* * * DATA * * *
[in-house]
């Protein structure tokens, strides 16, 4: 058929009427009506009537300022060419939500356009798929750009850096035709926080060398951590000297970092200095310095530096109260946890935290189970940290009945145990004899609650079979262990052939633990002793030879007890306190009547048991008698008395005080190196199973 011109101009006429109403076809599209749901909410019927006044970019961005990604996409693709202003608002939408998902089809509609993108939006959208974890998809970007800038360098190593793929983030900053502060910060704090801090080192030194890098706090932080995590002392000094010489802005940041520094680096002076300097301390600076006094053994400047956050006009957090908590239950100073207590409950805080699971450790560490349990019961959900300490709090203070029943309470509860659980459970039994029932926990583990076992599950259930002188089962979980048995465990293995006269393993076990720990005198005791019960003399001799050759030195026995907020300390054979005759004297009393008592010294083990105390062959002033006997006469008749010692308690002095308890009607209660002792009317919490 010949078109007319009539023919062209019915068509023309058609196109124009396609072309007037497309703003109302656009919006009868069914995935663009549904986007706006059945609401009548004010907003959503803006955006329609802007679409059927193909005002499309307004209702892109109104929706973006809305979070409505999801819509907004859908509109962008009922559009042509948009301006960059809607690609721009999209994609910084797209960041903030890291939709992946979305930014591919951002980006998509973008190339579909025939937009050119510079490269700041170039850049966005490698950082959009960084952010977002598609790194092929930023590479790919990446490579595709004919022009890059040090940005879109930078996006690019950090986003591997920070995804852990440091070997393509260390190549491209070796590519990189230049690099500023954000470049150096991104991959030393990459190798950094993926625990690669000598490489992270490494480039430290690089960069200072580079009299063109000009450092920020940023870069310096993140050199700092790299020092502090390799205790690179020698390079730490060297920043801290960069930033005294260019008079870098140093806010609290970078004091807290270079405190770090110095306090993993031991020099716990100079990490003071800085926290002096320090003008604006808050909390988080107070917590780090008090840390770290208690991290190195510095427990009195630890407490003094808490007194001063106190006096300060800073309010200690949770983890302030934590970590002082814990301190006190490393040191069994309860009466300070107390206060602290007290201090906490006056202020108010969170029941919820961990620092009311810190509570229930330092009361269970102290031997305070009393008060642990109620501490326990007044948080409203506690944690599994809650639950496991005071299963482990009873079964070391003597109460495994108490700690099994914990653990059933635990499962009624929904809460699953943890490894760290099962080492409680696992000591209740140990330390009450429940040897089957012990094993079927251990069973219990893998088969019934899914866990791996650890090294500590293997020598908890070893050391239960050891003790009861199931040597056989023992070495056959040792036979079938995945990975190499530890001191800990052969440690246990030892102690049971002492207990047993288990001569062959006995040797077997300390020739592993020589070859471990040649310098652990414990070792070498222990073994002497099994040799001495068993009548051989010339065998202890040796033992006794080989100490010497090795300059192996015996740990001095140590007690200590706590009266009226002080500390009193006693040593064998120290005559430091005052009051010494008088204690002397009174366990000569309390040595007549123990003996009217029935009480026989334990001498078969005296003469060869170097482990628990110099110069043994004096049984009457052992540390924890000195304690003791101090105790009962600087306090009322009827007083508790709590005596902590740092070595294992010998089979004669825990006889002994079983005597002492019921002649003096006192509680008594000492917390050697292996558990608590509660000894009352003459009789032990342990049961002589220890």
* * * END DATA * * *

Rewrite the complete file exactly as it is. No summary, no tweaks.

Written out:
[in-house]
């Protein structure tokens, strides 16, 4: 058929009427009506009537300022060419939500356009798929750009850096035709926080060398951590000297970092200095310095530096109260946890935290189970940290009945145990004899609650079979262990052939633990002793030879007890306190009547048991008698008395005080190196199973 011109101009006429109403076809599209749901909410019927006044970019961005990604996409693709202003608002939408998902089809509609993108939006959208974890998809970007800038360098190593793929983030900053502060910060704090801090080192030194890098706090932080995590002392000094010489802005940041520094680096002076300097301390600076006094053994400047956050006009957090908590239950100073207590409950805080699971450790560490349990019961959900300490709090203070029943309470509860659980459970039994029932926990583990076992599950259930002188089962979980048995465990293995006269393993076990720990005198005791019960003399001799050759030195026995907020300390054979005759004297009393008592010294083990105390062959002033006997006469008749010692308690002095308890009607209660002792009317919490 010949078109007319009539023919062209019915068509023309058609196109124009396609072309007037497309703003109302656009919006009868069914995935663009549904986007706006059945609401009548004010907003959503803006955006329609802007679409059927193909005002499309307004209702892109109104929706973006809305979070409505999801819509907004859908509109962008009922559009042509948009301006960059809607690609721009999209994609910084797209960041903030890291939709992946979305930014591919951002980006998509973008190339579909025939937009050119510079490269700041170039850049966005490698950082959009960084952010977002598609790194092929930023590479790919990446490579595709004919022009890059040090940005879109930078996006690019950090986003591997920070995804852990440091070997393509260390190549491209070796590519990189230049690099500023954000470049150096991104991959030393990459190798950094993926625990690669000598490489992270490494480039430290690089960069200072580079009299063109000009450092920020940023870069310096993140050199700092790299020092502090390799205790690179020698390079730490060297920043801290960069930033005294260019008079870098140093806010609290970078004091807290270079405190770090110095306090993993031991020099716990100079990490003071800085926290002096320090003008604006808050909390988080107070917590780090008090840390770290208690991290190195510095427990009195630890407490003094808490007194001063106190006096300060800073309010200690949770983890302030934590970590002082814990301190006190490393040191069994309860009466300070107390206060602290007290201090906490006056202020108010969170029941919820961990620092009311810190509570229930330092009361269970102290031997305070009393008060642990109620501490326990007044948080409203506690944690599994809650639950496991005071299963482990009873079964070391003597109460495994108490700690099994914990653990059933635990499962009624929904809460699953943890490894760290099962080492409680696992000591209740140990330390009450429940040897089957012990094993079927251990069973219990893998088969019934899914866990791996650890090294500590293997020598908890070893050391239960050891003790009861199931040597056989023992070495056959040792036979079938995945990975190499530890001191800990052969440690246990030892102690049971002492207990047993288990001569062959006995040797077997300390020739592993020589070859471990040649310098652990414990070792070498222990073994002497099994040799001495068993009548051989010339065998202890040796033992006794080989100490010497090795300059192996015996740990001095140590007690200590706590009266009226002080500390009193006693040593064998120290005559430091005052009051010494008088204690002397009174366990000569309390040595007549123990003996009217029935009480026989334990001498078969005296003469060869170097482990628990110099110069043994004096049984009457052992540390924890000195304690003791101090105790009962600087306090009322009827007083508790709590005596902590740092070595294992010998089979004669825990006889002994079983005597002492019921002649003096006192509680008594000492917390050697292996558990608590509660000894009352003459009789032990342990049961002589220890």